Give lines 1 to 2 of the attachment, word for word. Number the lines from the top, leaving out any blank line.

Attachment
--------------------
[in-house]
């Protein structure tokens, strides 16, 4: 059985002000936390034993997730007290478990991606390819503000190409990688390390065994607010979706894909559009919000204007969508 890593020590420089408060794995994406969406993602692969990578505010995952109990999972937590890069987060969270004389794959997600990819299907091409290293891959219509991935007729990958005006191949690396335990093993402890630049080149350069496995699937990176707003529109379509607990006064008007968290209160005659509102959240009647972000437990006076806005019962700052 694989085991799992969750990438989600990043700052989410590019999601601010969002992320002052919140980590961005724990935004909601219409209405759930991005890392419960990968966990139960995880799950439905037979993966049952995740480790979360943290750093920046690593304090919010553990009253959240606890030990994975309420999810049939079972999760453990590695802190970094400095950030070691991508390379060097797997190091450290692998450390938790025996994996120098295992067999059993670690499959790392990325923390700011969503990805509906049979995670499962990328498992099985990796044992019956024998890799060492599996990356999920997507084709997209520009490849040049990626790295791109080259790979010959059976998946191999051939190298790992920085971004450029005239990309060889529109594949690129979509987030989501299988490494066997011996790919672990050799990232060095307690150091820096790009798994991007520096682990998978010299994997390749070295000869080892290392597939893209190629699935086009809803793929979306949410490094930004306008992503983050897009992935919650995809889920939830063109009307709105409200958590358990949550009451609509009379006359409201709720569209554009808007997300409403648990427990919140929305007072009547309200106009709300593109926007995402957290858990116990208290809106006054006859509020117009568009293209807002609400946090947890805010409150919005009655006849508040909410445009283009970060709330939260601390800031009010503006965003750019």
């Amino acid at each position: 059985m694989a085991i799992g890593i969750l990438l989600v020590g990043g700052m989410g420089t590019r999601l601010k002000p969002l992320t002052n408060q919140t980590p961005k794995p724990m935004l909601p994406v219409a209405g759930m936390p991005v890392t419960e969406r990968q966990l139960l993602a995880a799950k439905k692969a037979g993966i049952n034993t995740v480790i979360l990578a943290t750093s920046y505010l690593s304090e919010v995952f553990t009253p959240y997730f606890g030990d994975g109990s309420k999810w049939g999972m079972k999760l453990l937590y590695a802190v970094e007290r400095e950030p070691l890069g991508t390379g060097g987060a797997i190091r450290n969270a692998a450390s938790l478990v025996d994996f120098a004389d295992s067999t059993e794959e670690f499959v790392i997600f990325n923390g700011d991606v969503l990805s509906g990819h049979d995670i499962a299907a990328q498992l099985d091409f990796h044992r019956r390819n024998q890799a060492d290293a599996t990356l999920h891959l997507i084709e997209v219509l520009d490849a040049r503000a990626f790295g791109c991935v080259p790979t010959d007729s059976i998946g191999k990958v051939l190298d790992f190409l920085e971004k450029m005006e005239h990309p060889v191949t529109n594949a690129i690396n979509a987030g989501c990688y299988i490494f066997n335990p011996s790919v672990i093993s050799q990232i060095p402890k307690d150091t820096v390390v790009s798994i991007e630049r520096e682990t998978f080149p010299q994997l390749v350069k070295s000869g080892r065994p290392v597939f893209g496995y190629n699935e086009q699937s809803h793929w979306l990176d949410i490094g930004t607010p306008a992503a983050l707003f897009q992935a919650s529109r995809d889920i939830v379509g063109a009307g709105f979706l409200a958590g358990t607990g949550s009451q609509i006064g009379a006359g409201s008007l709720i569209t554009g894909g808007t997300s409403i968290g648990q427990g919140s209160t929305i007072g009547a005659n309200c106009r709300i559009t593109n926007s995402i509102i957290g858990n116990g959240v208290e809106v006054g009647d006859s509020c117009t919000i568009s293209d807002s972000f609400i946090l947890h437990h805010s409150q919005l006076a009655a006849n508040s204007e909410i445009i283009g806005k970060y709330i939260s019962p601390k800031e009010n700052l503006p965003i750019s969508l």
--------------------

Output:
[in-house]
């Protein structure tokens, strides 16, 4: 059985002000936390034993997730007290478990991606390819503000190409990688390390065994607010979706894909559009919000204007969508 890593020590420089408060794995994406969406993602692969990578505010995952109990999972937590890069987060969270004389794959997600990819299907091409290293891959219509991935007729990958005006191949690396335990093993402890630049080149350069496995699937990176707003529109379509607990006064008007968290209160005659509102959240009647972000437990006076806005019962700052 694989085991799992969750990438989600990043700052989410590019999601601010969002992320002052919140980590961005724990935004909601219409209405759930991005890392419960990968966990139960995880799950439905037979993966049952995740480790979360943290750093920046690593304090919010553990009253959240606890030990994975309420999810049939079972999760453990590695802190970094400095950030070691991508390379060097797997190091450290692998450390938790025996994996120098295992067999059993670690499959790392990325923390700011969503990805509906049979995670499962990328498992099985990796044992019956024998890799060492599996990356999920997507084709997209520009490849040049990626790295791109080259790979010959059976998946191999051939190298790992920085971004450029005239990309060889529109594949690129979509987030989501299988490494066997011996790919672990050799990232060095307690150091820096790009798994991007520096682990998978010299994997390749070295000869080892290392597939893209190629699935086009809803793929979306949410490094930004306008992503983050897009992935919650995809889920939830063109009307709105409200958590358990949550009451609509009379006359409201709720569209554009808007997300409403648990427990919140929305007072009547309200106009709300593109926007995402957290858990116990208290809106006054006859509020117009568009293209807002609400946090947890805010409150919005009655006849508040909410445009283009970060709330939260601390800031009010503006965003750019």